When anti-vaxxer Andrew Wakefield was confronted with the consequences of misinforming the Somali immigrants in Minnesota, he told a Washington Post reporter “I don’t feel responsible at all.” One wonders whether we’ll be hearing those words from climate deniers in the coming years.’

    Reply
  7. Sam Gunsch

    May 12th, 2017

    A key problem is that the ‘balance’ practice of mainstream journalism has been exploited by the misinformation purveyors:

    excerpt: ‘in climate stories, journalists will often present arguments by climate scientists and climate deniers with equal weight, creating the perception of a 50/50 split when in reality, 97% of experts are on one side,’

    https://www.theguardian.com/environment/climate-consensus-97-per-cent/2017/may/08/study-to-beat-science-denial-inoculate-against-misinformers-tricks?platform=hootsuite

    excerpt: ‘The study focused specifically on misinformation about climate change. The scientists wanted to determine if inoculation could boost peoples’ resistance to false balance in the media, and efforts to cast doubt on the 97% expert consensus on human-caused global warming.

    The two issues are connected – in climate stories, journalists will often present arguments by climate scientists and climate deniers with equal weight, creating the perception of a 50/50 split when in reality, 97% of experts are on one side, as elegantly illustrated by John Oliver in this clip with over 7 million views from his HBO program Last Week Tonight’

    Reply
  8. ronmac

    May 12th, 2017

    I myself have some questions on climate change. While I don’t deny climate change is happening I sometimes wonder how much human activity is contributing to it. Is it significant? Or is it minisclue (“a couple farts in a hurricane” was how one scientist described it)?

    I saw a documentary once about 15 years ago about the Vikings who settled along the coast of Greenland. This was about a thousand years ago. They managed to establish thriving agricultural communities that existed for hundreds of years. They didn’t call it “Greenland” for nothing.

    But gradually the climate got much colder. They couldn’t farm anymore. They had to turn to the sea to survive. But even that proved too much. By the 1500’s the last surviving Vikings in this community which thrived for 500 years frooze to their in their beds.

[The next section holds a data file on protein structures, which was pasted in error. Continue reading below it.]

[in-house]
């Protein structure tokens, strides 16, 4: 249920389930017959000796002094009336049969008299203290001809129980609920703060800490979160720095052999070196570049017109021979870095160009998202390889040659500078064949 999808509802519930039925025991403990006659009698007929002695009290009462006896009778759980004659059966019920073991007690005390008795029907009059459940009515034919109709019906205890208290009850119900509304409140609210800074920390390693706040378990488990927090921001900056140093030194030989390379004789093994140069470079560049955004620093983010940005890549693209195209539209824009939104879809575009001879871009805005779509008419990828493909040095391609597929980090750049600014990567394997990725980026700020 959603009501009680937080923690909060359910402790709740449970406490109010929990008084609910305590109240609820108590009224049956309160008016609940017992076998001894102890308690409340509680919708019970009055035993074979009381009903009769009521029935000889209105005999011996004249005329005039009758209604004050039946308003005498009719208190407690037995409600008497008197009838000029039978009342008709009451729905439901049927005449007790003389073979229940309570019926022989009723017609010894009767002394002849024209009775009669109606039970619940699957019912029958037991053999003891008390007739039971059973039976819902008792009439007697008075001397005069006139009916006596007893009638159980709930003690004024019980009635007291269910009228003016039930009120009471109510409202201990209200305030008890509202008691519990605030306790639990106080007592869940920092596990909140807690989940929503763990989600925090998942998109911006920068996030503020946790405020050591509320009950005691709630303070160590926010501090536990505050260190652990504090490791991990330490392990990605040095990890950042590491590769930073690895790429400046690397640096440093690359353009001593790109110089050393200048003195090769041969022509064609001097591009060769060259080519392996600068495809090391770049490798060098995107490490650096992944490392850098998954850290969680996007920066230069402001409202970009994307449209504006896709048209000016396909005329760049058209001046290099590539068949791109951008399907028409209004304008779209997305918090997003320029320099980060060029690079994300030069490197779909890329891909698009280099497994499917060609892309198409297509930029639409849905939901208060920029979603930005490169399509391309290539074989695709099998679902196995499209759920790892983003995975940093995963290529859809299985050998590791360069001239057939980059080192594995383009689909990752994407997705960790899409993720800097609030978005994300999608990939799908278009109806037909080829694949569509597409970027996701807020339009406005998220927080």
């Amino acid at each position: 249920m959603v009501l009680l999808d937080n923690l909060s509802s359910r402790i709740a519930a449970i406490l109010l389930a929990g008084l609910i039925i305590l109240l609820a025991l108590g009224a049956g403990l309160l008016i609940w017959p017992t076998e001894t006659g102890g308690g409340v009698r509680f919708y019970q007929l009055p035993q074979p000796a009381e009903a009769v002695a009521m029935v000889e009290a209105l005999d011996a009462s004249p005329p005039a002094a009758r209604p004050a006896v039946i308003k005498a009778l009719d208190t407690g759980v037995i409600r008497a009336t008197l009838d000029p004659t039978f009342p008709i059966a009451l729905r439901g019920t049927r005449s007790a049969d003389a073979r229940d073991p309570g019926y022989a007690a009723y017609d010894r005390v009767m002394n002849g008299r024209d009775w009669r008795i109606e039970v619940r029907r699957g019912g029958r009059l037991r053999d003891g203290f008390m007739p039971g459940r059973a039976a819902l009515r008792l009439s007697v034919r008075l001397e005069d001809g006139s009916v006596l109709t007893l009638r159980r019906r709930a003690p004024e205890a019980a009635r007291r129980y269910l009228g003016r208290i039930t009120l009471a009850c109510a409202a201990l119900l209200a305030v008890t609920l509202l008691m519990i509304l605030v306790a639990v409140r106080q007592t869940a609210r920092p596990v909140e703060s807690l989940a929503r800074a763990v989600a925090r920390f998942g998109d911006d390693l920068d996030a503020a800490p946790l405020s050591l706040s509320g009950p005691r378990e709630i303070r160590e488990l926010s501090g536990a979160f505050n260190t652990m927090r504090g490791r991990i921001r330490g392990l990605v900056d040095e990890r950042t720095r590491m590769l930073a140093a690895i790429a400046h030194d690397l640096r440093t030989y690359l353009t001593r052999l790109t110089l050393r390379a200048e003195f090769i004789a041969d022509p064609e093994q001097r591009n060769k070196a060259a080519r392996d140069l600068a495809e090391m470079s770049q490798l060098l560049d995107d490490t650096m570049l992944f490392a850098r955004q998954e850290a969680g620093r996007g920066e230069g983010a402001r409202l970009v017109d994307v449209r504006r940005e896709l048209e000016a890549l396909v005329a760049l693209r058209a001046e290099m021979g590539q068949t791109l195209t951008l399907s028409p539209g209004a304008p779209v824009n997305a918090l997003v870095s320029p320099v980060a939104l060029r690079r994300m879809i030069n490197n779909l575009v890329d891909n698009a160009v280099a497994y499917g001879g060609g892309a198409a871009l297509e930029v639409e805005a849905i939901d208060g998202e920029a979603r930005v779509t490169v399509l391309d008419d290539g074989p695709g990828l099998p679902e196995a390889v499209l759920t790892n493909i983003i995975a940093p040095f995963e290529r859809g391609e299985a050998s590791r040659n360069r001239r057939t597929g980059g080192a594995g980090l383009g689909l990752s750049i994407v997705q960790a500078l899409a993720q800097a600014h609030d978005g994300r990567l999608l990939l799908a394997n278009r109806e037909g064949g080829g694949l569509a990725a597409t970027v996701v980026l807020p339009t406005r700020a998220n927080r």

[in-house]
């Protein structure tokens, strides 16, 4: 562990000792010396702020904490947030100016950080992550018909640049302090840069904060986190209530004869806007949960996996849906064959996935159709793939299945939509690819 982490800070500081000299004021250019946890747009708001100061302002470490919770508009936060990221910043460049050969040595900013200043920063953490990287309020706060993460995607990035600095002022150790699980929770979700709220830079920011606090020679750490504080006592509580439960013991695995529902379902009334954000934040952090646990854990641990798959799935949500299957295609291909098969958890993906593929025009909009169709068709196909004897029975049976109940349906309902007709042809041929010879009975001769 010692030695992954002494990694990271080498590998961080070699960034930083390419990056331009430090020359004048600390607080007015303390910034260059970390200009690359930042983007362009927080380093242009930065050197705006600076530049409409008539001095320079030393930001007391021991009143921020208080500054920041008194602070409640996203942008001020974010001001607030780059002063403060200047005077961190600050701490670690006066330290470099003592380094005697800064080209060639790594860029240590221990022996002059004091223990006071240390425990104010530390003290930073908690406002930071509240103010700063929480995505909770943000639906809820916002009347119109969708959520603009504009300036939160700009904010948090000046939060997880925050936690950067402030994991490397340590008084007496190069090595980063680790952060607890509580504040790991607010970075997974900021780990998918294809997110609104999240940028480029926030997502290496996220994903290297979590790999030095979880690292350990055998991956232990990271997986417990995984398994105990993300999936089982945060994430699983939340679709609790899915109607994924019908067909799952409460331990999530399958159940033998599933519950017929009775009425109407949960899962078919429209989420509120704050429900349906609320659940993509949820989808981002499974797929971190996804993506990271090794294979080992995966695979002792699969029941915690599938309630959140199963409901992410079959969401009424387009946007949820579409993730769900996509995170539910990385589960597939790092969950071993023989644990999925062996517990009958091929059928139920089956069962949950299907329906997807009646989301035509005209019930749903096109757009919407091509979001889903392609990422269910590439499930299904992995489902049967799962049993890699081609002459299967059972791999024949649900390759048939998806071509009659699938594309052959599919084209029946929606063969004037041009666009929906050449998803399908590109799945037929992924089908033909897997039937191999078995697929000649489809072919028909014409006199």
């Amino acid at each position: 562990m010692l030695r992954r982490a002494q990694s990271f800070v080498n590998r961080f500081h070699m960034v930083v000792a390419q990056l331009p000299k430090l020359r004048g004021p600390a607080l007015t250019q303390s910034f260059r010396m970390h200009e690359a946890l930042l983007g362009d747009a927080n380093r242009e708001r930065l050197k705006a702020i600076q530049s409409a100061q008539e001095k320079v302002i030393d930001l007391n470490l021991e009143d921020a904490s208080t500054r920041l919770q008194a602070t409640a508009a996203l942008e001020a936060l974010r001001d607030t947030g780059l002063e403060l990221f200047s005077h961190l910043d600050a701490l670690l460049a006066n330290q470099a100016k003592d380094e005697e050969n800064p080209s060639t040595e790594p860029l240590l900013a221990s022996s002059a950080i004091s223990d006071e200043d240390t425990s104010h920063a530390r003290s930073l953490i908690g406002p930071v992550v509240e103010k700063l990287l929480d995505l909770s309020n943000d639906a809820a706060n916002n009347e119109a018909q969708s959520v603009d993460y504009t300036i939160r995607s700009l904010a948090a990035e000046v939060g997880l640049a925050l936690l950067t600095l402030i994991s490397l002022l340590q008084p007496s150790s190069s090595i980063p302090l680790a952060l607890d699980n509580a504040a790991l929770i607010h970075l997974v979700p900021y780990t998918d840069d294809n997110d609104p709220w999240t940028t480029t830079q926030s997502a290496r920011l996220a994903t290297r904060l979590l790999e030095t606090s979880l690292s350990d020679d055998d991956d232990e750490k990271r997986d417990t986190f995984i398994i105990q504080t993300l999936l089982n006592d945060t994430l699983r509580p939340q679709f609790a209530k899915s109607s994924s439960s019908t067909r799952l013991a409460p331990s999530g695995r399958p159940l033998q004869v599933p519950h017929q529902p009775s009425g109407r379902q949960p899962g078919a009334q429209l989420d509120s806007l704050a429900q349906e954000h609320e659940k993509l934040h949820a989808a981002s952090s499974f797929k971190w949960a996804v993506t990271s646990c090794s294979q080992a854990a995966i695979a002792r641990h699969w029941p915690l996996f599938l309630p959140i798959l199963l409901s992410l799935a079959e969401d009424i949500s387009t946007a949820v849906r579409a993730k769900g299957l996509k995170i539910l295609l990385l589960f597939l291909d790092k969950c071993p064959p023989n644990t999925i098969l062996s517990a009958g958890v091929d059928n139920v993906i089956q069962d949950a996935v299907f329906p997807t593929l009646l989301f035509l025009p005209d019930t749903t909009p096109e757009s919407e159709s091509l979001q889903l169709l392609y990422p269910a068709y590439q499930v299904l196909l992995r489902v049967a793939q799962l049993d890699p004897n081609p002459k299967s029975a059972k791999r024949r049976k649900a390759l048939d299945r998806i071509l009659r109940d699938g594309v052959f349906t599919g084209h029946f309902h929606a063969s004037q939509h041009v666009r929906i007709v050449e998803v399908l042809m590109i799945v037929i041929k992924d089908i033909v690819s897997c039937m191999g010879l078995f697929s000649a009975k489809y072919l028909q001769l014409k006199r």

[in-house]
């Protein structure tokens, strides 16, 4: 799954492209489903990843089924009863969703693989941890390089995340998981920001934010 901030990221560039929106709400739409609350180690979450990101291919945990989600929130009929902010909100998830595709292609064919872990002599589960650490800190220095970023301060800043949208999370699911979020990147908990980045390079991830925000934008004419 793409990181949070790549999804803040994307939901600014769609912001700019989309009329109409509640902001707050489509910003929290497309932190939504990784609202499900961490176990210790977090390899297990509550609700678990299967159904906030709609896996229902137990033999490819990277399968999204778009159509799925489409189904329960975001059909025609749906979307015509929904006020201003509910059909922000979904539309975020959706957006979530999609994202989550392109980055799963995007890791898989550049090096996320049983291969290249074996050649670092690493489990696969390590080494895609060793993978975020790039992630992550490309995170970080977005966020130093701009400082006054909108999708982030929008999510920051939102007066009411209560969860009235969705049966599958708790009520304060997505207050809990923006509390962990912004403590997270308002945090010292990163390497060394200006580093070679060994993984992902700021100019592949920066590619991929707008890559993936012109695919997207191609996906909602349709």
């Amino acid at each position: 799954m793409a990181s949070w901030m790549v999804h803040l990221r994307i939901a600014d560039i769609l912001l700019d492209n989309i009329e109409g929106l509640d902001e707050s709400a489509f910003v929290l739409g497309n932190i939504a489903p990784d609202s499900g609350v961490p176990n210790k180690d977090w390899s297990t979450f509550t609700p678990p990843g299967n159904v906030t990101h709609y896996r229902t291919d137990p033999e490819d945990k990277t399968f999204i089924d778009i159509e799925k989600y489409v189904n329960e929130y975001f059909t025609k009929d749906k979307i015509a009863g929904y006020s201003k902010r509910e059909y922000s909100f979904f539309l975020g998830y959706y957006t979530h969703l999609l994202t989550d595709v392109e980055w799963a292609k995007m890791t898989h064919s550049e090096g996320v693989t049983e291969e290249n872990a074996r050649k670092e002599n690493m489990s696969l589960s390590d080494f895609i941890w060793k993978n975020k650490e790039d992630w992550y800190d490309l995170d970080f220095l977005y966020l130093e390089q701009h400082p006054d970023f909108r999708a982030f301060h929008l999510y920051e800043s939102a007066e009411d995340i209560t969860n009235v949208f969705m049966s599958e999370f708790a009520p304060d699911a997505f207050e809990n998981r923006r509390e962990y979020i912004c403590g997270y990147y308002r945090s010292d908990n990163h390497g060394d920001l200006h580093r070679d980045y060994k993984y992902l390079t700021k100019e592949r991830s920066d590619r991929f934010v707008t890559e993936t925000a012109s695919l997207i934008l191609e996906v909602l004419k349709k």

Now every time I hear alrming reports about the ice shelves in Greenland breaking apart I can’t help but think about those Viking farms. We’ve seen this movie before.

    P.S. If you say it’s probably a good idea we gradually get away from fossil fuels to cleaner forms of energy like solar, no argument from me. I’m onboard with that. Sure it’s going to take massive public subsidies to get that infrastrure up and running and the fossil fuel industry (which itself has depended on these same subsidies) is going to resist.

    Reply
    • Val Jobson

      May 13th, 2017

      Can you provide the different scientific explanations for why it got colder back then, and for why it is getting warmer now? No? Then why do you think your Greenland mythology is relevant?

      We are getting warmer because we are producing GHGs which make the average global surface temperature go up. The scientists say it is human-produced, if we produced no GHGs, we would actually be getting a little cooler.

      https://skepticalscience.com/climate-change-little-ice-age-medieval-warm-period-intermediate.htm

      Reply
      • ronmac

        May 15th, 2017

        Obviously the only explanation I can provide why Greenland got colder is that it’s part of a natural cycle that scientists don’t undertand yet. Are GHC’s speeding the process along? I don’t know. Probably.

        If the black plague wiped out 99.9% of humanity back in the day, leaving us with a few hunter gatherers today scattered over the seven continents would the climate still be getting warmer? That’s a good question.

        I’m pretty skeptical of science as objective truth. Conventional scientific wisdom is changing all the time. You don’t know what to believe anymore.

        I’m getting pretty skeptical of science being an objective of arbritrar of truth. Today’s conventional scientific becomes tomorrow’s

        Reply
        • Val Jobson

          May 17th, 2017

          But scientists don’t throw up their hands and say it’s “natural” and so they can’t understand it; they worry at it until they do understand it. Anyway the cooling at Greenland was not a global cooling, just regional to Europe. https://en.wikipedia.org/wiki/Little_Ice_Age

          You don’t trust what scientists say because you are ignorant about what they do and how they do it. They know their own limitations and don’t make claims they can’t back up.

          Reply
    • political ranger

      May 16th, 2017

      a couple things Ron;
      first, the warming period (Medieval Warm Period) took place over a few centuries. The warming was not global and was +0.3 to maybe +1.0 warmer depending on location. It was followed by a cooling trend, again over a few centuries and again, locationally variable, not global. Because of this non-global aspect scientists suspect volcanic or ocean current changes as the driver of change.